Galleries, museum associations, and other organizations, such as the James Renwick Alliance for Craft (JRACraft), Wood Art Alliance, or Art Alliance for Contemporary Glass, have long brought craft collectors together. They provide rich opportunities for collectors to discover new artists, discuss the field, and learn about the care, management, process, and placement of collections. They also offer programs about documentation, appraisals, insurance, and deaccessioning.

New online resources provide further opportunities to learn about the collecting journey and make the process of collecting far more transparent. Author and art-market expert Magnus Resch concluded from his research that a fundamental issue limiting the growth of new collectors is these artificial boundaries and a lack of information about buying artwork. To remedy this situation, he founded Larry’s List, an online resource and educational outlet for collectors. Artsy also makes the process of collecting more transparent and simplifies the purchasing process. Pricing is clear and artists are easy to find. Artsy publishes statistics about sales and dedicates immense resources to a blog that shares personal stories and scholarly articles about trends affecting the art market.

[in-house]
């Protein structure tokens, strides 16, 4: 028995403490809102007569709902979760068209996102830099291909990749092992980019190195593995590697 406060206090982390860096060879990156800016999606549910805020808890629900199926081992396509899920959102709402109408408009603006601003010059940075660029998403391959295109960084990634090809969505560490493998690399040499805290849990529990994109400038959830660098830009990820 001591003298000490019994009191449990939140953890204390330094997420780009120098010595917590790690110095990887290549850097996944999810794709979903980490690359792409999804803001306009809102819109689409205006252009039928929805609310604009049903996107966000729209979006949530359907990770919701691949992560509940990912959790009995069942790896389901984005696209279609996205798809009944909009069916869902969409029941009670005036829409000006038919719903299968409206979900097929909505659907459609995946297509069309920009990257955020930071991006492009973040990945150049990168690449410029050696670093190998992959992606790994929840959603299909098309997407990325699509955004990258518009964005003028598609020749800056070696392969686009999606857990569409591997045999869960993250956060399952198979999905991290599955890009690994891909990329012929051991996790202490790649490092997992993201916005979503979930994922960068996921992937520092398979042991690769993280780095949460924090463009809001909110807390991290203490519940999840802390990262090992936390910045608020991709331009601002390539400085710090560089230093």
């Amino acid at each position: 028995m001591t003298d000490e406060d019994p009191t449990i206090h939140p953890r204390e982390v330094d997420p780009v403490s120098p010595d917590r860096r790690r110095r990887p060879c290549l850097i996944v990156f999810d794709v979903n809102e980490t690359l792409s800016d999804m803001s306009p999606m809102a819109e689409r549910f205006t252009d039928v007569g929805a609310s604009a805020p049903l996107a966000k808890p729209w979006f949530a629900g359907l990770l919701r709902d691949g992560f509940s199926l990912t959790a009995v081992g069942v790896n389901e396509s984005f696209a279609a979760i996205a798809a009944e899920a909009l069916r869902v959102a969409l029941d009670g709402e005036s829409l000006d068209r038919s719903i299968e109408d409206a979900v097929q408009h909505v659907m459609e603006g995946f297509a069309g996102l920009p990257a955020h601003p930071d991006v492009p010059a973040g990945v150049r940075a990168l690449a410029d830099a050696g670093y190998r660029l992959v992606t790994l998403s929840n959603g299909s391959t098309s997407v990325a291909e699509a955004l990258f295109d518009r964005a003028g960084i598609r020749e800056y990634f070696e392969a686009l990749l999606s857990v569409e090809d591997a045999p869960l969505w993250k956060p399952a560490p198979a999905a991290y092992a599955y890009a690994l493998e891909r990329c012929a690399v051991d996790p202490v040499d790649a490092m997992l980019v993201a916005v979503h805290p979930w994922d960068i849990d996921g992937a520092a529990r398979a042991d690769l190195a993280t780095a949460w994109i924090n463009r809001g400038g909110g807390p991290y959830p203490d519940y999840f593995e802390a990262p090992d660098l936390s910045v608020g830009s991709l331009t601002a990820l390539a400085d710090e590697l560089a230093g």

For emerging collectors who are new to the field, there are exciting new grassroots ways to approach collecting. One is the subscription model. Before the pandemic, the Station North Arts District in Baltimore, for example, offered subscribers quarterly lectures by local artists and then invited them to select their top three artists from whom to receive artwork. Similarly, artwork rental companies, which have mostly served large corporate clients for decades, have been moving online and offering their services to individuals. For those who prefer a modern take on the traditional patron approach, there is Patreon, a subscription service that allows supporters to contribute monthly to someone’s artistic practice. Depending on the artist, a contributor may receive a work in return, early access to exhibitions, and/or regular updates on the artist’s activities.

portrait of a woman made from a grid of black plastic hair combs

A new generation of collectors has emerged, and their interests are as diverse as the collectors themselves.